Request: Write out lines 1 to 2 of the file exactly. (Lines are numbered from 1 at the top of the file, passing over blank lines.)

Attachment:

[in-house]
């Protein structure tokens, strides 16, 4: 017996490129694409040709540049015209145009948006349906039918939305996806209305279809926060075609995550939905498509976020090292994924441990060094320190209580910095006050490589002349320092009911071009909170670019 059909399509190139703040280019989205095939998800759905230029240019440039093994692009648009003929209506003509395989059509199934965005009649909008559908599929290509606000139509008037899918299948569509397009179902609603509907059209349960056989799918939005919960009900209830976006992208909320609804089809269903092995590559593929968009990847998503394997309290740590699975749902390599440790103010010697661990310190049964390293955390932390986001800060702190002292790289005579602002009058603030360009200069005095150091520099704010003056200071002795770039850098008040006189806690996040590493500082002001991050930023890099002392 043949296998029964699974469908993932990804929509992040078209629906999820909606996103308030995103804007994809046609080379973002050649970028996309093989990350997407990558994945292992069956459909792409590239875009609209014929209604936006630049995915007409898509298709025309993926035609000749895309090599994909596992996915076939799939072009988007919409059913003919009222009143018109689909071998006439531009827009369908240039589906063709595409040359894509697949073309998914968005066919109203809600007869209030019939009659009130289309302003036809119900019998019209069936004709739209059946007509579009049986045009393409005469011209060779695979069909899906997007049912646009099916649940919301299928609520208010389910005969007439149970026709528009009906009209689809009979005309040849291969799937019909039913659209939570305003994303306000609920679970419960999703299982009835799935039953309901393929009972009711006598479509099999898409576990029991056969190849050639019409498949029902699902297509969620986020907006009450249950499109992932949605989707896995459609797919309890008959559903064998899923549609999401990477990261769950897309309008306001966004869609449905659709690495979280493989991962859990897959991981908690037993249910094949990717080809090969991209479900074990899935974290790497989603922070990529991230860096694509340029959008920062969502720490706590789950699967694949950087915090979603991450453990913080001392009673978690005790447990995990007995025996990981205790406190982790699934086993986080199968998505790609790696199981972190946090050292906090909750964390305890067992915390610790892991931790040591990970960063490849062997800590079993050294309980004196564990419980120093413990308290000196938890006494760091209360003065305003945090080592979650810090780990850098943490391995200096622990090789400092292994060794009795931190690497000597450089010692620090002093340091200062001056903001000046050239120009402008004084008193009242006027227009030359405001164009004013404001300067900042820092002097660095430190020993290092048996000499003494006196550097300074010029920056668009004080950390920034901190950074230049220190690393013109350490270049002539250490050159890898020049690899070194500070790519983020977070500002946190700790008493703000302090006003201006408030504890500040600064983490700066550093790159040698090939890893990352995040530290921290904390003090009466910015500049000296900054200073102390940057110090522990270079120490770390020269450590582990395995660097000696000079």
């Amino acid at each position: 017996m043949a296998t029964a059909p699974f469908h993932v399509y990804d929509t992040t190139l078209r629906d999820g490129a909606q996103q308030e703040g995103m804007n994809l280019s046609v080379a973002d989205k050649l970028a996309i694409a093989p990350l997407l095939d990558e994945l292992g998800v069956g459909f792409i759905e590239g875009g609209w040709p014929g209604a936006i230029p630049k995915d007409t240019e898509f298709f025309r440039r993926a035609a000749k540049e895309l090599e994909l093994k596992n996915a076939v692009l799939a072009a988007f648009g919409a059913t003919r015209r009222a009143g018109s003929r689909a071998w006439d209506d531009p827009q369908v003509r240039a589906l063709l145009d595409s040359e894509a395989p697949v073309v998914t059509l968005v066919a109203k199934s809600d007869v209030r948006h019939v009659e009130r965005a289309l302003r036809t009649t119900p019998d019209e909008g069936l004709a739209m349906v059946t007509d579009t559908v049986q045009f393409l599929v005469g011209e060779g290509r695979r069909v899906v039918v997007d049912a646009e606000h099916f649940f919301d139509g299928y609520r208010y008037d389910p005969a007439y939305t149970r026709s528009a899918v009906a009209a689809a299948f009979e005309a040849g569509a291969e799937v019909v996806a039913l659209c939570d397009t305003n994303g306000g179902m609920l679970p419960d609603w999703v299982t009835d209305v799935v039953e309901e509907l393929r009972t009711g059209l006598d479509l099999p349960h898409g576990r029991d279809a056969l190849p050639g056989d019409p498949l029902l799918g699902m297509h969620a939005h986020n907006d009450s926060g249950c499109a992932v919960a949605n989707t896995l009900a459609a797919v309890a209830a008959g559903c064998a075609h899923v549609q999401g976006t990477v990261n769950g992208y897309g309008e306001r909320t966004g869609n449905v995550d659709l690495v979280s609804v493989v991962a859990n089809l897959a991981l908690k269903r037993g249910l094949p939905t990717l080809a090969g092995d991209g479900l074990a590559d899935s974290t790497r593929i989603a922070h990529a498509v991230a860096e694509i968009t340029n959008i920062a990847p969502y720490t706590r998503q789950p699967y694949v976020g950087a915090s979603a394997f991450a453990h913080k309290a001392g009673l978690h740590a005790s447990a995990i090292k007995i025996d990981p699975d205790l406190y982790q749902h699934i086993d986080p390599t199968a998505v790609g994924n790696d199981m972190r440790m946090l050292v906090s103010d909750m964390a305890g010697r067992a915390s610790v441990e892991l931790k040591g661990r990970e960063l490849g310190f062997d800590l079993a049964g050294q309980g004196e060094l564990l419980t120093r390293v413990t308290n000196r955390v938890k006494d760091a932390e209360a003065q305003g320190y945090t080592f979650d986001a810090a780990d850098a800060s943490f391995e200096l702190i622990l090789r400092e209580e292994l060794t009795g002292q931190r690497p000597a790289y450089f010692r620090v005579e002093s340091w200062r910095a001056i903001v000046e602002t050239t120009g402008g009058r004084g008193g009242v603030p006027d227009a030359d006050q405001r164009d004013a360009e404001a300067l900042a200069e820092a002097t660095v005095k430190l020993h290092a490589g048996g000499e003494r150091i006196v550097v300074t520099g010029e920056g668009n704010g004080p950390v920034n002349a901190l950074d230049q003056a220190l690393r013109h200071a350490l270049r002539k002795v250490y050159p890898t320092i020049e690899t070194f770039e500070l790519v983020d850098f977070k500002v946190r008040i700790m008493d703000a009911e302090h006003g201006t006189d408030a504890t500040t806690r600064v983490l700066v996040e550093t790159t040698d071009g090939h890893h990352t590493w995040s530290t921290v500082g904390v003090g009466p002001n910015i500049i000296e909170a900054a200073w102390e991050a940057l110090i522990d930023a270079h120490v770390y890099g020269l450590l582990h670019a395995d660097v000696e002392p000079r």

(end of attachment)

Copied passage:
[in-house]
């Protein structure tokens, strides 16, 4: 017996490129694409040709540049015209145009948006349906039918939305996806209305279809926060075609995550939905498509976020090292994924441990060094320190209580910095006050490589002349320092009911071009909170670019 059909399509190139703040280019989205095939998800759905230029240019440039093994692009648009003929209506003509395989059509199934965005009649909008559908599929290509606000139509008037899918299948569509397009179902609603509907059209349960056989799918939005919960009900209830976006992208909320609804089809269903092995590559593929968009990847998503394997309290740590699975749902390599440790103010010697661990310190049964390293955390932390986001800060702190002292790289005579602002009058603030360009200069005095150091520099704010003056200071002795770039850098008040006189806690996040590493500082002001991050930023890099002392 043949296998029964699974469908993932990804929509992040078209629906999820909606996103308030995103804007994809046609080379973002050649970028996309093989990350997407990558994945292992069956459909792409590239875009609209014929209604936006630049995915007409898509298709025309993926035609000749895309090599994909596992996915076939799939072009988007919409059913003919009222009143018109689909071998006439531009827009369908240039589906063709595409040359894509697949073309998914968005066919109203809600007869209030019939009659009130289309302003036809119900019998019209069936004709739209059946007509579009049986045009393409005469011209060779695979069909899906997007049912646009099916649940919301299928609520208010389910005969007439149970026709528009009906009209689809009979005309040849291969799937019909039913659209939570305003994303306000609920679970419960999703299982009835799935039953309901393929009972009711006598479509099999898409576990029991056969190849050639019409498949029902699902297509969620986020907006009450249950499109992932949605989707896995459609797919309890008959559903064998899923549609999401990477990261769950897309309008306001966004869609449905659709690495979280493989991962859990897959991981908690037993249910094949990717080809090969991209479900074990899935974290790497989603922070990529991230860096694509340029959008920062969502720490706590789950699967694949950087915090979603991450453990913080001392009673978690005790447990995990007995025996990981205790406190982790699934086993986080199968998505790609790696199981972190946090050292906090909750964390305890067992915390610790892991931790040591990970960063490849062997800590079993050294309980004196564990419980120093413990308290000196938890006494760091209360003065305003945090080592979650810090780990850098943490391995200096622990090789400092292994060794009795931190690497000597450089010692620090002093340091200062001056903001000046050239120009402008004084008193009242006027227009030359405001164009004013404001300067900042820092002097660095430190020993290092048996000499003494006196550097300074010029920056668009004080950390920034901190950074230049220190690393013109350490270049002539250490050159890898020049690899070194500070790519983020977070500002946190700790008493703000302090006003201006408030504890500040600064983490700066550093790159040698090939890893990352995040530290921290904390003090009466910015500049000296900054200073102390940057110090522990270079120490770390020269450590582990395995660097000696000079």